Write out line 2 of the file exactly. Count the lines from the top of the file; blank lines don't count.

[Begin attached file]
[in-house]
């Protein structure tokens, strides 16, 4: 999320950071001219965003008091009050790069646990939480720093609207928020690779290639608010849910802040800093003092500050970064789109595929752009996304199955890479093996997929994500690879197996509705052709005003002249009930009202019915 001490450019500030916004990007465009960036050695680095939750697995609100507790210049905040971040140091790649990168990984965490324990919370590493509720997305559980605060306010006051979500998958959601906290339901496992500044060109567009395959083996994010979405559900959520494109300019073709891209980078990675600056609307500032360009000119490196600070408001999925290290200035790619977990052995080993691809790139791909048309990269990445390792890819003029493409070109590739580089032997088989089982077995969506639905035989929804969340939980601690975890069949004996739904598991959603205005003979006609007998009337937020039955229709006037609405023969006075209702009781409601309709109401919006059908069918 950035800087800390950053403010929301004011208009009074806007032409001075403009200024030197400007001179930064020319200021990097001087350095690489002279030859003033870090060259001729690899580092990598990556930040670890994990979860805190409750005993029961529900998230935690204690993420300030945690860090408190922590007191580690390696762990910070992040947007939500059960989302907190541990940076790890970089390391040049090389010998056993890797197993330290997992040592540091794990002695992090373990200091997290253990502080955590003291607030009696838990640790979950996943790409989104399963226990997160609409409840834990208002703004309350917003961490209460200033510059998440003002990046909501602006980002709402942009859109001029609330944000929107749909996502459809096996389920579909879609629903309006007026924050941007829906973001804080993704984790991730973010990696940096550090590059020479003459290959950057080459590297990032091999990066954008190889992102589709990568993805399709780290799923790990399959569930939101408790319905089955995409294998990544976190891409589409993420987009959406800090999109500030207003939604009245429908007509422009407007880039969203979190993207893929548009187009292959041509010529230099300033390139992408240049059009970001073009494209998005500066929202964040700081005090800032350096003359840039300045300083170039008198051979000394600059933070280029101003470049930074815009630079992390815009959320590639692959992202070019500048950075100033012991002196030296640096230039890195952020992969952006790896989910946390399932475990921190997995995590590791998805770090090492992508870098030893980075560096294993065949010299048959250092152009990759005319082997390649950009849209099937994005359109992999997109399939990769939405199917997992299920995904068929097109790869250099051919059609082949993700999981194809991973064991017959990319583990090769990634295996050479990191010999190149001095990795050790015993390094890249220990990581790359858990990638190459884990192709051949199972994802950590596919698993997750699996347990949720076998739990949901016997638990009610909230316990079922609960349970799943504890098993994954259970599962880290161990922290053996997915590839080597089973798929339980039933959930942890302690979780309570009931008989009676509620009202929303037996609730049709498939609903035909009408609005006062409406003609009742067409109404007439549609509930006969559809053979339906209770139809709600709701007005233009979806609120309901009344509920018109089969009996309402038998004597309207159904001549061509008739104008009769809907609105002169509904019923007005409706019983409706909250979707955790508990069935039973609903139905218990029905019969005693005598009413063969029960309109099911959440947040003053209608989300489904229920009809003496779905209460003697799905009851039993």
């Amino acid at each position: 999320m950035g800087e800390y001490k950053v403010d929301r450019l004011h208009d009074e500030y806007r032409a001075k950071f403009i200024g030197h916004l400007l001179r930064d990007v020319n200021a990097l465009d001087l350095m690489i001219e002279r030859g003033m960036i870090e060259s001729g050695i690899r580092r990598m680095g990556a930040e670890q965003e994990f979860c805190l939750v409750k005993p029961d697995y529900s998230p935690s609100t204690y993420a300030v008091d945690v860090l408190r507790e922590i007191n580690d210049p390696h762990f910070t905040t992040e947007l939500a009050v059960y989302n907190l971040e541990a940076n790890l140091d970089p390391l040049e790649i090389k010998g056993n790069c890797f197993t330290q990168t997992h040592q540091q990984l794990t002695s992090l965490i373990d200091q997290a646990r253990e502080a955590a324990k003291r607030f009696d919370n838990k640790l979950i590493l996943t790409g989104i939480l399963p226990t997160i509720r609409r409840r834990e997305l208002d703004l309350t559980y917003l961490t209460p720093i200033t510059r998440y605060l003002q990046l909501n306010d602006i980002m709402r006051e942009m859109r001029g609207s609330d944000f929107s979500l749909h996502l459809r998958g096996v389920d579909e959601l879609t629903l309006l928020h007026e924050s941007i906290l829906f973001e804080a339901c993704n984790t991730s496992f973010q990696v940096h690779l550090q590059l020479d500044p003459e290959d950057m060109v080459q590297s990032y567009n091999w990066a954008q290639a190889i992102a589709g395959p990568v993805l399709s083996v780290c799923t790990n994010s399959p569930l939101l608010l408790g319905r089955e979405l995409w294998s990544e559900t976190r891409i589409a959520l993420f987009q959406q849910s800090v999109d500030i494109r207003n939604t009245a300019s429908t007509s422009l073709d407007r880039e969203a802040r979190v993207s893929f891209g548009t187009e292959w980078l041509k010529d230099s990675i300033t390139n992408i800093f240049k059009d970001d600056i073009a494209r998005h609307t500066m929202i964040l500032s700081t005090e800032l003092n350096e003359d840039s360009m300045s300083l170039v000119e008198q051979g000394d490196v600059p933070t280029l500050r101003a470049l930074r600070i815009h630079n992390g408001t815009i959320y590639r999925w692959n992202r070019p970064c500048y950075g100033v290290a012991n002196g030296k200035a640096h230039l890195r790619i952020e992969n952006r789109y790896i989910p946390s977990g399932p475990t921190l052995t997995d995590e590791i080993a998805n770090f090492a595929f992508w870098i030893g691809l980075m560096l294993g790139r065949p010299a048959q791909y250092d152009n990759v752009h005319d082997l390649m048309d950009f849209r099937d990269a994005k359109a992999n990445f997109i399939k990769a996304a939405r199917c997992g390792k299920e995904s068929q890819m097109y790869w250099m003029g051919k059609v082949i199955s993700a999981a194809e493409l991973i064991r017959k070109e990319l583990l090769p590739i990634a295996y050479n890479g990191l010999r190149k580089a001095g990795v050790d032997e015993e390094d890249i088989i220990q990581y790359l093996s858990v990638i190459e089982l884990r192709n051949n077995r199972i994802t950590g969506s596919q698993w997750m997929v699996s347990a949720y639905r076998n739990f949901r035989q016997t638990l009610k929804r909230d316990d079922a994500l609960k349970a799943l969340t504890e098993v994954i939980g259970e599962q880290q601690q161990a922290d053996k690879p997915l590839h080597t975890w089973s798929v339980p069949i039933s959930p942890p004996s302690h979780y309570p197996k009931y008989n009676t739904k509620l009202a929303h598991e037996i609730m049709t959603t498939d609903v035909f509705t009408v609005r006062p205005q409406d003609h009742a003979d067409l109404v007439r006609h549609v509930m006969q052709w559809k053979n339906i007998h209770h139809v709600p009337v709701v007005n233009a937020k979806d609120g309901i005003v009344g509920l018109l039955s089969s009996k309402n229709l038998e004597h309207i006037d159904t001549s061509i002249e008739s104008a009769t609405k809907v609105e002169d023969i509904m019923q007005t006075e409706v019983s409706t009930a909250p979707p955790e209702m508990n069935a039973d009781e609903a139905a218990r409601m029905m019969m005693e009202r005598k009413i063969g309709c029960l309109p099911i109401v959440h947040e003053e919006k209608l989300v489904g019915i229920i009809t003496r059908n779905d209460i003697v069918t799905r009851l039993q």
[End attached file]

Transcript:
């Protein structure tokens, strides 16, 4: 999320950071001219965003008091009050790069646990939480720093609207928020690779290639608010849910802040800093003092500050970064789109595929752009996304199955890479093996997929994500690879197996509705052709005003002249009930009202019915 001490450019500030916004990007465009960036050695680095939750697995609100507790210049905040971040140091790649990168990984965490324990919370590493509720997305559980605060306010006051979500998958959601906290339901496992500044060109567009395959083996994010979405559900959520494109300019073709891209980078990675600056609307500032360009000119490196600070408001999925290290200035790619977990052995080993691809790139791909048309990269990445390792890819003029493409070109590739580089032997088989089982077995969506639905035989929804969340939980601690975890069949004996739904598991959603205005003979006609007998009337937020039955229709006037609405023969006075209702009781409601309709109401919006059908069918 950035800087800390950053403010929301004011208009009074806007032409001075403009200024030197400007001179930064020319200021990097001087350095690489002279030859003033870090060259001729690899580092990598990556930040670890994990979860805190409750005993029961529900998230935690204690993420300030945690860090408190922590007191580690390696762990910070992040947007939500059960989302907190541990940076790890970089390391040049090389010998056993890797197993330290997992040592540091794990002695992090373990200091997290253990502080955590003291607030009696838990640790979950996943790409989104399963226990997160609409409840834990208002703004309350917003961490209460200033510059998440003002990046909501602006980002709402942009859109001029609330944000929107749909996502459809096996389920579909879609629903309006007026924050941007829906973001804080993704984790991730973010990696940096550090590059020479003459290959950057080459590297990032091999990066954008190889992102589709990568993805399709780290799923790990399959569930939101408790319905089955995409294998990544976190891409589409993420987009959406800090999109500030207003939604009245429908007509422009407007880039969203979190993207893929548009187009292959041509010529230099300033390139992408240049059009970001073009494209998005500066929202964040700081005090800032350096003359840039300045300083170039008198051979000394600059933070280029101003470049930074815009630079992390815009959320590639692959992202070019500048950075100033012991002196030296640096230039890195952020992969952006790896989910946390399932475990921190997995995590590791998805770090090492992508870098030893980075560096294993065949010299048959250092152009990759005319082997390649950009849209099937994005359109992999997109399939990769939405199917997992299920995904068929097109790869250099051919059609082949993700999981194809991973064991017959990319583990090769990634295996050479990191010999190149001095990795050790015993390094890249220990990581790359858990990638190459884990192709051949199972994802950590596919698993997750699996347990949720076998739990949901016997638990009610909230316990079922609960349970799943504890098993994954259970599962880290161990922290053996997915590839080597089973798929339980039933959930942890302690979780309570009931008989009676509620009202929303037996609730049709498939609903035909009408609005006062409406003609009742067409109404007439549609509930006969559809053979339906209770139809709600709701007005233009979806609120309901009344509920018109089969009996309402038998004597309207159904001549061509008739104008009769809907609105002169509904019923007005409706019983409706909250979707955790508990069935039973609903139905218990029905019969005693005598009413063969029960309109099911959440947040003053209608989300489904229920009809003496779905209460003697799905009851039993």